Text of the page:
I have a love-hate relationship with Maslow's hierarchy of needs. You know, that psychological theory shaped like a pyramid.
It isn't that I think it is wrong, but more the suggestion that those at the top (self-actualization) could be construed as better than those at the bottom (physiological). The sheer placement suggests this … that it could be a character assessment.
I really hate this about Maslow. Especially since being lower on the hierarchy is often a matter of external forces, and not character at all.
So it is with mixed feelings that I suddenly deploy Maslow's hierarchy. A lot. I do so because it is well-understood by museum professionals, easy to remember, and it makes sense in what I have to share. And because every other graphic I came up with was either worse or misleading.
Please, however, don't take it as judgmental of any part of the population. Instead, it is largely an assessment of capacity, and the many external factors affecting that. If I feel the need to be judgmental, I'll be crystal clear about it.
That being said, what am I up to?
Over the past few months, I've shared a great deal of research about museum-goers and the broader population. This work has been rooted in a broader population study I fielded in the fall of 2016, the 2017 Annual Survey of Museum-Goers, and the work I did with AAM and their Museums and America 2017 sampling (forthcoming). My interpretation of all of this work was also influenced by research from the University of Notre Dame's Science of Generosity Initiative, which considered generosity and engagement through a lens of capacity, which I think is sensitive and highly appropriate (see my review of their book, American Generosity).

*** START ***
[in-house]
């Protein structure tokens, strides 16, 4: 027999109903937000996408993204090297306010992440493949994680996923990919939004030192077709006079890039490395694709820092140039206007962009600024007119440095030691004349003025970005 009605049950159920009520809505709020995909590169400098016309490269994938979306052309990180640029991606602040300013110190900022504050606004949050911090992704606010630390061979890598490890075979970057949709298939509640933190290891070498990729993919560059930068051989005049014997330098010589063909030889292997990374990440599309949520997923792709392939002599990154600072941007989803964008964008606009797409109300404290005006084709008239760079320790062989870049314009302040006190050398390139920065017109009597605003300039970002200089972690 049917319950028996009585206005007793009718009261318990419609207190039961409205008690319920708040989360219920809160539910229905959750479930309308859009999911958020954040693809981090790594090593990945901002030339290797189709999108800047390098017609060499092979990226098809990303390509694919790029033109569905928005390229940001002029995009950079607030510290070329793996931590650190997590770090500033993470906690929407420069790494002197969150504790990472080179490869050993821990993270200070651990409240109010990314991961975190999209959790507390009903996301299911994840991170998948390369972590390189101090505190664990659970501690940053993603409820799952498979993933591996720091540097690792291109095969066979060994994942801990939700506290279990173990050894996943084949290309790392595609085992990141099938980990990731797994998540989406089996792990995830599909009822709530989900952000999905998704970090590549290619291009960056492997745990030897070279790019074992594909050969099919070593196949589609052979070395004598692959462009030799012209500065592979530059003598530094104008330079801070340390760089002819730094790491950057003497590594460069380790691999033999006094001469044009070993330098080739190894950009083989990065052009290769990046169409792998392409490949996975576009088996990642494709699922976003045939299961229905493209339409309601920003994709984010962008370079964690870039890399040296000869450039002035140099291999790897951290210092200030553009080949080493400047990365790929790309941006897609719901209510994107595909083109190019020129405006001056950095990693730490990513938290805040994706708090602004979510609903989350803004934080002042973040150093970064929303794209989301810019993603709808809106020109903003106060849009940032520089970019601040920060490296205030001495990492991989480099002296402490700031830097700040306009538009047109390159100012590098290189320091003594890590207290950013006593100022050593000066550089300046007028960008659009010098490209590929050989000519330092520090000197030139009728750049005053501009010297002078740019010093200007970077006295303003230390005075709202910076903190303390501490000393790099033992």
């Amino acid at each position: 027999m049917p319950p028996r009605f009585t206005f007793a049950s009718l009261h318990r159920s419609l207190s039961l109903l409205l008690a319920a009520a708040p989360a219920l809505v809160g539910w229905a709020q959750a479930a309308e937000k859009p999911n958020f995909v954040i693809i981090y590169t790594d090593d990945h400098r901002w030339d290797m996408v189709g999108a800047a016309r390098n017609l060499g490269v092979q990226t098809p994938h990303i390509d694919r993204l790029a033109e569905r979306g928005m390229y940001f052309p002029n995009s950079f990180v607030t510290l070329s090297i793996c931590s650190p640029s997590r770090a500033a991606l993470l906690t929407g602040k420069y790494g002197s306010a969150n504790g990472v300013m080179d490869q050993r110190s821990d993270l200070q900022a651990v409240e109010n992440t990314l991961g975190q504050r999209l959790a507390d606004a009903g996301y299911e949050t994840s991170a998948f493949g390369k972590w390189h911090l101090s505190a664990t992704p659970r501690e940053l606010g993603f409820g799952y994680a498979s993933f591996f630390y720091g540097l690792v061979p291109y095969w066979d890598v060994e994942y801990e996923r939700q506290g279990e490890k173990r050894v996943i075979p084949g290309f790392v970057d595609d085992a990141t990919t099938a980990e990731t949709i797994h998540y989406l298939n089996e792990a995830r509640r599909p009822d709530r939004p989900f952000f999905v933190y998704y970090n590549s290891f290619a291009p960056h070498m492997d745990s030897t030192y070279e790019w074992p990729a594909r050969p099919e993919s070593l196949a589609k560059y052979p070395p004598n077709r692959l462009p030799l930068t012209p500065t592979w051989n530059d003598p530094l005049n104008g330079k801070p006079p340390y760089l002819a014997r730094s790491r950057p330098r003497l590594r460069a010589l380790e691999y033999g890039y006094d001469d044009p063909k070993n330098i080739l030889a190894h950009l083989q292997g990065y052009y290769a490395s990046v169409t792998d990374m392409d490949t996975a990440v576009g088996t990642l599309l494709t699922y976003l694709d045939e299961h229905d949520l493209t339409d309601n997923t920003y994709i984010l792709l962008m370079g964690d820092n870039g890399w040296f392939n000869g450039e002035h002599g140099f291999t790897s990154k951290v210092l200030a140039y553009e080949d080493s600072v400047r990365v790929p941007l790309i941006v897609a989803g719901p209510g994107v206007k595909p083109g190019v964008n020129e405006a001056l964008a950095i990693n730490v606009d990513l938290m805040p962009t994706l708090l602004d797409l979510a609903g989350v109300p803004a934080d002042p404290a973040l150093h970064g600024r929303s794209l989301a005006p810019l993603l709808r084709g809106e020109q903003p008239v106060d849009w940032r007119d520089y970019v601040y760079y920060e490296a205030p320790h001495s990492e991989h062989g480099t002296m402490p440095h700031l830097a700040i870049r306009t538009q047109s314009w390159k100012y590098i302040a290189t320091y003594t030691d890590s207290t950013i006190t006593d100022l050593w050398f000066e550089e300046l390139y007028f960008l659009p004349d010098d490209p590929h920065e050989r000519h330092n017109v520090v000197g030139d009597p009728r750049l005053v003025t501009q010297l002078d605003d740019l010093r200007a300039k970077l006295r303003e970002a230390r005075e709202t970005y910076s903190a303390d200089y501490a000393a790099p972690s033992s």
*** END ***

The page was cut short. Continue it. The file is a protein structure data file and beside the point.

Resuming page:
In my work, I've explored different segments of the population, and I've looked at the population through the lens of intrinsic and extrinsic motivations of learning. The correlations I see among those motivations, museum-going, civic engagement, political engagement and persuasion, and life outcomes are, overall, pretty clear. Compelling. And while I am loathe to call my work definitive (far from it), there is enough here for me to lay out these broad conclusions and seek to understand the why behind them. Because the more I look, the more complexity I see. By educational attainment. By age. By race and ethnicity. And within every category as well.
Inspired by the researchers at Notre Dame, I'm looking at all of this through a capacity lens. My hope is that it makes me more sensitive and realistic about my findings, and respectful of individuals, their mindsets, and their actions.
To illustrate my broad findings, I've developed four new versions of Maslow's hierarchy, each through a different lens of consideration.
What I do like about this method is that, by placing my new hierarchies side-by-side, it is also possible to get a general read on the US population. Most people who are at the apex of one of my hierarchies are likely to be at the apex of the others … but not always. Consider them new rules-of-thumb, but with many exceptions and far more testing and research to verify.
I'll be illustrating and discussing each new version over the next few weeks.
A note about fielding research. I hold dear the idea that research for the field, about the field, should be shared with the field. But that only works when museums work together to make it possible. Since individual museums are needed to field this work, the survey also benefits participating museums on an individual level by providing benchmark data on visitation rates, motivations, attitudes and preferences, and demographic questions … all of which can then be tracked over time in the future. Participating museums are also allowed to add 1 - 2 custom questions specific to their needs.
Which means if you value this research, want more of it in the coming years, and want to track your own museum's progress over time, please support this work by enrolling your museum in the 2018 Annual Survey of Museum Goers. The fee for 2018 is only $1,000 per museum.
The questions for these surveys have been inspired by ongoing conversations within the museum field (who does/does not go to museums, why they do/do not visit, and what that means for communities) and ongoing research in the fields of education and psychology around lifelong learning and intrinsic motivation.
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